The present study is the first to conduct a clinical trial with standard dose of ramipril (5 mg daily) to examine its effects on arterial stiffness. Previous studies used 1.25 mg/day,14 2.5 mg/day7 or 10 mg/day7 to study the cardioprotective effects in patients with T2DM. However, 1.25 mg/day and 2.5 mg/day failed to show any effect on CV outcomes. The SECURE study also showed a strong dose dependency of atherosclerosis progression, with highest benefit in the ramipril 10 mg/day study group than 2.5 mg/day group.7 Ramipril 10 mg/day was also the dose used in the HOPE trial, where it had very clear benefits on a range of clinical end points. The absence of CV protection with standard dose of ramipril in our study may suggest that a higher dose is required to reverse the macrovasculopathy in diabetes patients.
The present study is also the first to conduct a clinical trial with 1-year duration to examine the effects of ramipril on diabetic vasculopathy. Previous short-term studies (12 week to 6 months) on diabetes8,10 and hypertensive patients22,23 investigated effectiveness of ACE inhibitors on arterial stiffness could not definitively establish therapeutic efficacy. In a recent study, Kaiser et al8 compared the effects of a β-blocker (nebivolol) with an ACE inhibitor (enalapril) on parameters of insulin sensitivity, peripheral blood flow and arterial stiffness in T2DM patients assessing PWV and AI using SphygmoCor. No differences between nebivolol and enalapril were observed on any of above mentioned parameters. The authors suggested larger scale clinical trials with a longer treatment duration to investigate hard clinical endpoints in hypertensive T2DM patients. Another study24 examined the effect of angiotensin-converting enzyme (ACE) inhibitors (perindopril) on arterial stiffness for 7 months and suggested that high doses of ACE inhibitors, administered for a long period of time, are required in hypertensive T2DM patients to obtain a marked inhibition of the renin–angiotensin system and to reduce carotid stiffness.
In contrast, long-term studies7,9,15 established cardioprotective effects of ramipril in patients with T2DM. The SECURE, and MICRO-HOPE studies conducted for 4.5 years showed clear benefits of ramipril on CV end points. Bosch et al25 reported that prolonged use of ramipril prevents incidence of stroke in patients with vascular diseases and diabetes, followed for 4.5 years as part of the HOPE study. A study conducted by Hosomi et al9 demonstrated long-term treatment (2 years) with an ACE inhibitor (enalapril) and confirmed that ‘age-related’ and ‘diabetic-associated’ atherosclerosis was slowed down by chronic treatment for a period of 2 years. In their study systolic blood pressure (SBP) decreased on average by 4.8 mmHg during the first year and was maintained at the same level during the second year. The author speculated that decreased SBP during the first period may slightly constrict the common carotid artery and may transiently increase the apparent intima-media thickness (IMT), which may in turn decrease the wall tension and eventually slow the rate of IM thickening. It is suggested that a minimum 2-year treatment period is needed to evaluate therapeutic efficacy on IMT and to exclude possible early (up to 1 year) confounding of transient or apparent effects due to decreased SBP. Intra-group analysis in our study showed mean reduction of 6.64 mmHg in SBP in T2DM patients and this suggests long-term treatment (>2 years) with ramipril to demonstrate significant improvement in arterial stiffness.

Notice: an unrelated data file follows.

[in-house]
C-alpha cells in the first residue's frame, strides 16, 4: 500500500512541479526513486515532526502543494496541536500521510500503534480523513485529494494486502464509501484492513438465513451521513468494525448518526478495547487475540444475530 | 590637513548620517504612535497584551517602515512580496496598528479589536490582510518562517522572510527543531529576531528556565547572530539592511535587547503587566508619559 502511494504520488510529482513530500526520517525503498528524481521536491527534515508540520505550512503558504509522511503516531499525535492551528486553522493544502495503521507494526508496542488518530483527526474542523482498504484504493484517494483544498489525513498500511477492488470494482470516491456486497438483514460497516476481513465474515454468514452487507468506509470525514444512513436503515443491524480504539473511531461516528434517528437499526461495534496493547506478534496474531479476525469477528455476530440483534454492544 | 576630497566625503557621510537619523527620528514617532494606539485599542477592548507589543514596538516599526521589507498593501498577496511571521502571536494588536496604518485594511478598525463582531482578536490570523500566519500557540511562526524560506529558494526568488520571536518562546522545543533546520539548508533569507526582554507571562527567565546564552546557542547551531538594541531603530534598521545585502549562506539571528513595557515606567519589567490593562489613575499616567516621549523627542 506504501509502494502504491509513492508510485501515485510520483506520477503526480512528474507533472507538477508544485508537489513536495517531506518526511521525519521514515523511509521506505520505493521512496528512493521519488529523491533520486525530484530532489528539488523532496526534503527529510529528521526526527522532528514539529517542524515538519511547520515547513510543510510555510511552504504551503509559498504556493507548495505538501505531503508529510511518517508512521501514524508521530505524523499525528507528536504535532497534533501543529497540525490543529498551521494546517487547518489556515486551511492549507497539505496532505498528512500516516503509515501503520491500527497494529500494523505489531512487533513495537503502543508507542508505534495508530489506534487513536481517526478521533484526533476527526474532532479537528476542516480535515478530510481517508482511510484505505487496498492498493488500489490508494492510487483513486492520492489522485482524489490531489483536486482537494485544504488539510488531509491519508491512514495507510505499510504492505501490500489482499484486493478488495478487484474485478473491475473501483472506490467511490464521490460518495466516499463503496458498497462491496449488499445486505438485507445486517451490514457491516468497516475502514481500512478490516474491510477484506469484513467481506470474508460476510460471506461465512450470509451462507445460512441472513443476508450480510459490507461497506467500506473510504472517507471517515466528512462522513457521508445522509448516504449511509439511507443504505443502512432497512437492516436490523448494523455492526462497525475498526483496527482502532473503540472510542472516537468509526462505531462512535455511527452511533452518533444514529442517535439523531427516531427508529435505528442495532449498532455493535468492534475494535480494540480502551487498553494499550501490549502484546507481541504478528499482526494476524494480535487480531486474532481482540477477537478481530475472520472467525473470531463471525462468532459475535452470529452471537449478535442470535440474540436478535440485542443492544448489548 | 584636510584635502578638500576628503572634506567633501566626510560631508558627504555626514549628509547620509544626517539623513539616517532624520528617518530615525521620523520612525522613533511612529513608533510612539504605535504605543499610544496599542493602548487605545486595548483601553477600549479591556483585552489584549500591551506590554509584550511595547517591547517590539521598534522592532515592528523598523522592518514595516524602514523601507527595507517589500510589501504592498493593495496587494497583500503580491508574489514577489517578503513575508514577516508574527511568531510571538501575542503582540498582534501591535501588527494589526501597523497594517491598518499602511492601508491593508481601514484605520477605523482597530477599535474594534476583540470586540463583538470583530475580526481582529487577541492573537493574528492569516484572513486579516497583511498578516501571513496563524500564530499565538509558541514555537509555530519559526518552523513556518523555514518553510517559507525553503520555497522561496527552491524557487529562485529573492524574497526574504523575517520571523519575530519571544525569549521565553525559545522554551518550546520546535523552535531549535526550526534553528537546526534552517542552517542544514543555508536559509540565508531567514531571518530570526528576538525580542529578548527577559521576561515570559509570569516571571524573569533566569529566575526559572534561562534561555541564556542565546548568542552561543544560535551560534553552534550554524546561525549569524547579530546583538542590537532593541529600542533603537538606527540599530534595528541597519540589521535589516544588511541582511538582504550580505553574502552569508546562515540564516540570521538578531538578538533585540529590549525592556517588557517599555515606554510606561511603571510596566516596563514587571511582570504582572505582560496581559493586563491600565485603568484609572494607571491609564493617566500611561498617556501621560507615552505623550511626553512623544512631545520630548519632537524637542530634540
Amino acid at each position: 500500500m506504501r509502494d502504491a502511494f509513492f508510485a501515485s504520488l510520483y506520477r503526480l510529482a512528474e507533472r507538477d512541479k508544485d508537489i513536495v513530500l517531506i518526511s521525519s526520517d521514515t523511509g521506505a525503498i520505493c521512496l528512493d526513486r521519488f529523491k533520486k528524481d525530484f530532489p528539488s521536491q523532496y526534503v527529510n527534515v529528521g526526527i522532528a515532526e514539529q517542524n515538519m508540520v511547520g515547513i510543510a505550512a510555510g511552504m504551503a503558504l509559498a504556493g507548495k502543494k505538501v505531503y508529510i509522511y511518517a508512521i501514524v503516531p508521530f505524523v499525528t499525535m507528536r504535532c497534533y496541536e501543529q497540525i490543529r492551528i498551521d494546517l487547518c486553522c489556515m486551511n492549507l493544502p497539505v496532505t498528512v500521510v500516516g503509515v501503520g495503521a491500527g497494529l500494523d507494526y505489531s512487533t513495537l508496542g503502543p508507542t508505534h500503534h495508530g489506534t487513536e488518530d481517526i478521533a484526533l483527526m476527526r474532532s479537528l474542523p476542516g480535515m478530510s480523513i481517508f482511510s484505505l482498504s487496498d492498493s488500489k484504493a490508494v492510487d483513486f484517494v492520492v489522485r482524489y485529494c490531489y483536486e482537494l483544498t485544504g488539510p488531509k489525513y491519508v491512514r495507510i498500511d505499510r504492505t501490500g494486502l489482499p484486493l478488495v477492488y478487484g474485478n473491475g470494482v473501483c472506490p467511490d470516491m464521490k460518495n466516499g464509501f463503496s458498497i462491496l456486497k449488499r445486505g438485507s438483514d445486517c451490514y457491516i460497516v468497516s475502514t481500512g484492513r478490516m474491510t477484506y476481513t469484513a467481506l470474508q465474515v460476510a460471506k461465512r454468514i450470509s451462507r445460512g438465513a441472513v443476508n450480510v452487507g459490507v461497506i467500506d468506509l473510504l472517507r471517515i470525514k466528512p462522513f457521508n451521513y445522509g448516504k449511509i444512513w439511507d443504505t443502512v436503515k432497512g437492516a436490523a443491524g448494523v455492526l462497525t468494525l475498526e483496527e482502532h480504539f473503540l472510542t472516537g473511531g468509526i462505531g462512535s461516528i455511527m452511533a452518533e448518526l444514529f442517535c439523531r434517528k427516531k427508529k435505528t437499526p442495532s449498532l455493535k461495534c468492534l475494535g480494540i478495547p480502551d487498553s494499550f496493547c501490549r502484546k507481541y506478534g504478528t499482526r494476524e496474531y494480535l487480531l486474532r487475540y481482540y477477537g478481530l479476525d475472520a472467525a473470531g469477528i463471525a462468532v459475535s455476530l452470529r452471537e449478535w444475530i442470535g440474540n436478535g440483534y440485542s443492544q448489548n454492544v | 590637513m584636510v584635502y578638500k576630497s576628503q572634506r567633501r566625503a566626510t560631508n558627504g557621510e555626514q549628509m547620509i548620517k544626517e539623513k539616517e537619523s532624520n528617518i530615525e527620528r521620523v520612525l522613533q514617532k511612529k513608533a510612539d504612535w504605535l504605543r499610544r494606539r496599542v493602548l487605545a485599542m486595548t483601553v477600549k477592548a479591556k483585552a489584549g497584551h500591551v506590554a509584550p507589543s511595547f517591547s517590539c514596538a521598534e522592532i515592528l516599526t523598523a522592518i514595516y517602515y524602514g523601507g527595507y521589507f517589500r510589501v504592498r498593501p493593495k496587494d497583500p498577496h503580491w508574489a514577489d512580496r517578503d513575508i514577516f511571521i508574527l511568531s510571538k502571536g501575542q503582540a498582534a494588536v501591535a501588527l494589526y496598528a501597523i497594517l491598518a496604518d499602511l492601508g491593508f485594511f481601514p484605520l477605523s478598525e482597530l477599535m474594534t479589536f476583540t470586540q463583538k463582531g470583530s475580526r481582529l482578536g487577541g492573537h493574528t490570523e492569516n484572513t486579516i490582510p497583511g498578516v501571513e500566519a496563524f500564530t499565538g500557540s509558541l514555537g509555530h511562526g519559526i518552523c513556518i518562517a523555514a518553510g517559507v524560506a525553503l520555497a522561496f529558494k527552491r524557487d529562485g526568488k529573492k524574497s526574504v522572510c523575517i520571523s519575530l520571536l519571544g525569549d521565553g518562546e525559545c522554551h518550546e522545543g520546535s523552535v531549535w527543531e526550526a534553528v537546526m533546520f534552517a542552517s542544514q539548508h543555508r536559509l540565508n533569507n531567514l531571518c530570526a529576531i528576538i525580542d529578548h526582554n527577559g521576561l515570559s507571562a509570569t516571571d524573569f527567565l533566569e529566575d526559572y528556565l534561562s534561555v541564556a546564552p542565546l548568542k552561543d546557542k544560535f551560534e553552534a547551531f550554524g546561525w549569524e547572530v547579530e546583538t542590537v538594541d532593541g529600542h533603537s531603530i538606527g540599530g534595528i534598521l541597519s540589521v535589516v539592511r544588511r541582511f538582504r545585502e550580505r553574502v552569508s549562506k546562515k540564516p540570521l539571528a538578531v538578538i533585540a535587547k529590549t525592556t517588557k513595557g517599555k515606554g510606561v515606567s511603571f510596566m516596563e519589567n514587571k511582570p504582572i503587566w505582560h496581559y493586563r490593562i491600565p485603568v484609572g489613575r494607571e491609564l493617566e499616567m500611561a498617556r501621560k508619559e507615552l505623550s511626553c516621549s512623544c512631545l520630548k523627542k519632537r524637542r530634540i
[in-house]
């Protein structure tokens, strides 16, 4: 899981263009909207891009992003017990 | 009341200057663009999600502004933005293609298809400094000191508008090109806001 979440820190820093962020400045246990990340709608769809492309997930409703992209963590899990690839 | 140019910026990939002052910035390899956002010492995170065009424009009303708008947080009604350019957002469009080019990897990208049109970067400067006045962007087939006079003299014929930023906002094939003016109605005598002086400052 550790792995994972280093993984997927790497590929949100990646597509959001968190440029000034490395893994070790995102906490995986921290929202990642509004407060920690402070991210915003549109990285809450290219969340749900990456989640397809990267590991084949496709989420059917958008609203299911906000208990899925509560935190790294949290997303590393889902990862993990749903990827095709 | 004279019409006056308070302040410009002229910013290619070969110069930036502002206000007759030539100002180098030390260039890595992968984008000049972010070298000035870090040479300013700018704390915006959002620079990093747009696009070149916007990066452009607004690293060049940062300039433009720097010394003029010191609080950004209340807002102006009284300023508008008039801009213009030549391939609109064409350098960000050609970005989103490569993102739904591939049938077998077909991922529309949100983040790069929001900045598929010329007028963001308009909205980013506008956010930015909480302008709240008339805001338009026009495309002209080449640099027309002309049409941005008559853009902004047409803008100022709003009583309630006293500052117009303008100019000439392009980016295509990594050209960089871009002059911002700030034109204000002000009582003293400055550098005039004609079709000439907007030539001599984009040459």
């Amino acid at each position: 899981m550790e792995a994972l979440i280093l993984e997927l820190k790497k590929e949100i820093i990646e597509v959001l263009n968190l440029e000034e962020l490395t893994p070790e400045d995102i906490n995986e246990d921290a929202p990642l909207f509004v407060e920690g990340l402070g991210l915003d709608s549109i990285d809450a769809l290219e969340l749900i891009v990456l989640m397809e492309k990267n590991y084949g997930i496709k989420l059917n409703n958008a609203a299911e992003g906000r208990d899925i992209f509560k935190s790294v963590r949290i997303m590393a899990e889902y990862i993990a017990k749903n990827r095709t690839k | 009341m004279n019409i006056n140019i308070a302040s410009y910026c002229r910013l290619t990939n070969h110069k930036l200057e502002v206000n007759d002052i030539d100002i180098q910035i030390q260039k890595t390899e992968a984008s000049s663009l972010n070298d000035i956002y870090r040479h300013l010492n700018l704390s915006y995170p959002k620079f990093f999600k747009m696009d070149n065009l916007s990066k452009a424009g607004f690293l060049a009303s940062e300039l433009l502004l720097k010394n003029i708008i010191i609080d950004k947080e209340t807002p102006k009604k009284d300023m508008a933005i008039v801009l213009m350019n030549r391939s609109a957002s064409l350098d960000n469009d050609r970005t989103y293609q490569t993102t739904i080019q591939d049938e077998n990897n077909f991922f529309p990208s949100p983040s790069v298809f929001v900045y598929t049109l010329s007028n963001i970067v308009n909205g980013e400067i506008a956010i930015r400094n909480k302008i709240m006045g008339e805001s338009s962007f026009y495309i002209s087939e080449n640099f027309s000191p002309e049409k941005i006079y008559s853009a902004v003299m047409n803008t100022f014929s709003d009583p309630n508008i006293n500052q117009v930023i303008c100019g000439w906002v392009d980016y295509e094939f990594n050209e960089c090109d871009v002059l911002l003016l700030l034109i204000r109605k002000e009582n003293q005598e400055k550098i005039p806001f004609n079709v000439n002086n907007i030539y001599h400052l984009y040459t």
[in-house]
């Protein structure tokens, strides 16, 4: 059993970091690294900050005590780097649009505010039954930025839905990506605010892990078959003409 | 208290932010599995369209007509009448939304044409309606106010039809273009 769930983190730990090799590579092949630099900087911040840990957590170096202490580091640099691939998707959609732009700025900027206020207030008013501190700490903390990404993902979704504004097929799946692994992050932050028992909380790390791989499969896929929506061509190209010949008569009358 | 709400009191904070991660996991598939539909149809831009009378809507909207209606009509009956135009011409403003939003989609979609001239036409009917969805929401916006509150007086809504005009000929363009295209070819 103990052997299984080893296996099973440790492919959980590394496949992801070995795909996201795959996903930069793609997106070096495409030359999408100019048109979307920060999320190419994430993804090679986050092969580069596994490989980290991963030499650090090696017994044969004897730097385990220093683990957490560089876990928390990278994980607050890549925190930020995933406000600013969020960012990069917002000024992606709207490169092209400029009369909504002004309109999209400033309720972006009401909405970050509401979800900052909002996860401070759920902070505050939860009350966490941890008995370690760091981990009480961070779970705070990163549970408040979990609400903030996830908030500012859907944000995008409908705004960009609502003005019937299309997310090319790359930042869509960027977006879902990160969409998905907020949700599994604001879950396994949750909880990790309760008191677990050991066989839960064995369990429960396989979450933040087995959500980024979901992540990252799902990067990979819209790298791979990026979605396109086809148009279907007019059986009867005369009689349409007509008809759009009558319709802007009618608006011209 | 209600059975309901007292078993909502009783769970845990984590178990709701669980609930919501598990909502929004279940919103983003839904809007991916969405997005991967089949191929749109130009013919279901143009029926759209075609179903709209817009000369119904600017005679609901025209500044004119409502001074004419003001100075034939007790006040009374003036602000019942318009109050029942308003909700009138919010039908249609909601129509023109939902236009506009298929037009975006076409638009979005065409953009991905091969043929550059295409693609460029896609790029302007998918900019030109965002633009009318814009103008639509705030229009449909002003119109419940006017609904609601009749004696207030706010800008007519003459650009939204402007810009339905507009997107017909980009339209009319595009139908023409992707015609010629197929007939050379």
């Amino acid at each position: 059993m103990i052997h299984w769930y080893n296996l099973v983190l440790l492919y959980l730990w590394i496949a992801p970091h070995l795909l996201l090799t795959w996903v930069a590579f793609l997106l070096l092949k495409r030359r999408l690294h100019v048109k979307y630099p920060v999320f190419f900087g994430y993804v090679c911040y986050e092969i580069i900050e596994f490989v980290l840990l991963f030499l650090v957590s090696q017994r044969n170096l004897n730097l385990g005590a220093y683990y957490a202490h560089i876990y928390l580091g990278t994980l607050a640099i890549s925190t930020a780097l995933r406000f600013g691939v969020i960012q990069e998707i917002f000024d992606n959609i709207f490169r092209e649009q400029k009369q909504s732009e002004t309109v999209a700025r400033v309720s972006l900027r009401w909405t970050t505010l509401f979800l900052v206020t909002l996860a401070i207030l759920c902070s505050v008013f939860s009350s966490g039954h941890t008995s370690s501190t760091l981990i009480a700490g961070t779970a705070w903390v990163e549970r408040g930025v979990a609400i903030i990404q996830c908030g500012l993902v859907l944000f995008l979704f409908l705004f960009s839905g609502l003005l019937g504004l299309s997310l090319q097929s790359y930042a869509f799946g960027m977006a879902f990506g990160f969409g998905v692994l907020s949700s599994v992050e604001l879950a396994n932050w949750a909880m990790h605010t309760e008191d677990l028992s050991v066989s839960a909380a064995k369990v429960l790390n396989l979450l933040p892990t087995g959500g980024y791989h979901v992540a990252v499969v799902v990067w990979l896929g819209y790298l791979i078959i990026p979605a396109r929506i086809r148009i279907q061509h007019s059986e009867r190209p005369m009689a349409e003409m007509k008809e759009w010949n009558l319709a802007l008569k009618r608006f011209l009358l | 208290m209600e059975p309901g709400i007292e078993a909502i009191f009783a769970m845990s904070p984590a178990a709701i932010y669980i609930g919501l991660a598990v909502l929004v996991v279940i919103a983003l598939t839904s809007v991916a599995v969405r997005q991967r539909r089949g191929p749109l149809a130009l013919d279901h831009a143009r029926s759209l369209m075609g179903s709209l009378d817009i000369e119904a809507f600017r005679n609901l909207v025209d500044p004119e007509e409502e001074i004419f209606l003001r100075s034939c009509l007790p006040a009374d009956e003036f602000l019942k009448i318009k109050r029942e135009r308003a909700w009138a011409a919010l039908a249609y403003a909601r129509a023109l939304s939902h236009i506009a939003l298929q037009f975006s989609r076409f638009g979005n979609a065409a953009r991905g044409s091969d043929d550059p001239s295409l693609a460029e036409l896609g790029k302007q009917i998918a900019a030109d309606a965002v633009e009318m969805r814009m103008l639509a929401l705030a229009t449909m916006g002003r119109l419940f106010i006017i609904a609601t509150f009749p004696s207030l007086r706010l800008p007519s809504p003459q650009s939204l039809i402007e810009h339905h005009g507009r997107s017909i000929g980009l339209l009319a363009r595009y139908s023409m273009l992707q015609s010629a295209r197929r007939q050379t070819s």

Considering all this evidence, it can be emphasized that treatment with ramipril needs higher doses (10 mg or more) and longer treatment (>2 years) and this is confirmed by SECURE and DIABHYCAR studies. The SECURE study showed improvement of arterial stiffness with higher doses (10 mg/day, not with 2.5 mg/day) for a treatment of 4.5 years and on the other hand DIABHYCAR study failed to show any improvement with 1.25 mg/day for a period of 2.5 years.
As the studies with rosiglitazone and ramipril on arterial stiffness are very limited, further randomized controlled trials should be undertaken for a longer period of time, possibly with higher doses, to show whether rosiglitazone and ramipril can reverse pre-clinical macrovasculopathy in T2DM.
We are grateful to the Ministry of Science and Technology and Environment, the Government of Malaysia for supporting this project [IRPA (Intensification of Research in Priority Areas) Grant no. 305/PPSP/6112215].
The authors report no conflict of interest.